Today more and more focus is being put on the "wonder drug," examining both how aspirin can help, but also how it might hurt in some cases. Why are many women taking aspirin?
A recent study shows that of more than 200,000 women who were advised to take aspirin every day, less than 50 percent actually did.
"And the questions abound as to why that is the case," said cardiologist Dr. Alan Ackermann.
Ackermann says women 65 and older with heart disease risks might benefit from an aspirin every day. He also believes aspirin is a great way to protect against another killer.
"It has the potential to reduce a first stroke by as much as 40 percent," said Ackermann.
He says the drug, which can help prevent dangerous blood clots, is best as a secondary prevention for those who've already had a heart attack or stroke.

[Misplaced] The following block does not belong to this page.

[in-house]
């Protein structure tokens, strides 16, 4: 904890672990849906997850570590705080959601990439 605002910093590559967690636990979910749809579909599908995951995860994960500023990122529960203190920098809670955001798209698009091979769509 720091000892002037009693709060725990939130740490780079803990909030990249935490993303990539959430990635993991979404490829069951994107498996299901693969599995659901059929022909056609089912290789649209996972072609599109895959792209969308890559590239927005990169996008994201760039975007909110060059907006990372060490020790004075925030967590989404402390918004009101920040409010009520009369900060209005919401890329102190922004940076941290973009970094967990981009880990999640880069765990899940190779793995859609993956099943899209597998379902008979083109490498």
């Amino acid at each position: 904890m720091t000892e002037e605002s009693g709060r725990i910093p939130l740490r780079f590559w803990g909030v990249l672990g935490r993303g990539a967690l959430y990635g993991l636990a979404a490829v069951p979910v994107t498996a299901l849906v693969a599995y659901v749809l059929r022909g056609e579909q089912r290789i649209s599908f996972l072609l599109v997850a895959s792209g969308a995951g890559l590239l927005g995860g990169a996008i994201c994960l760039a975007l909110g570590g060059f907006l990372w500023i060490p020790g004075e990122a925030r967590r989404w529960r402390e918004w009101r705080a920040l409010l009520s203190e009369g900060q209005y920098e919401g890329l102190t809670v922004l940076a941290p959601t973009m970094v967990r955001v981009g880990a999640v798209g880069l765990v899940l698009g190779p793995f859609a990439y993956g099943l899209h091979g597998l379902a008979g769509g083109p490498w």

A Dutch study finds that 50 healthy women would need to take aspirin for 10 years for just one to be helped.
A recent study out of Italy suggests using low-dose aspirin as primary prevention results in a 55-percent increase in major brain or stomach bleeding.
Researchers in London find that for every 162 people who took aspirin, it prevented just one non-fatal heart attack, but caused two serious bleeding episodes.
Ackermann says you have to be careful with the drug.
"Speak to your physician and know the truth about what is beneficial and what is not," said Ackermann.
The bottom line? Ackermann says if you are at moderate or high risk for heart disease or stroke, low-dose aspirin could be beneficial. For anybody else, it could do more harm than good.
Before you start an aspirin regimen, talk to your doctor. If you're already on one, don't quit without consulting your doctor.
According to the Mayo Clinic, stopping suddenly could trigger a blood clot. And if you're taking aspirin because you've had a heart attack or have a heart stent, quitting the regimen can lead to a life-threatening heart attack.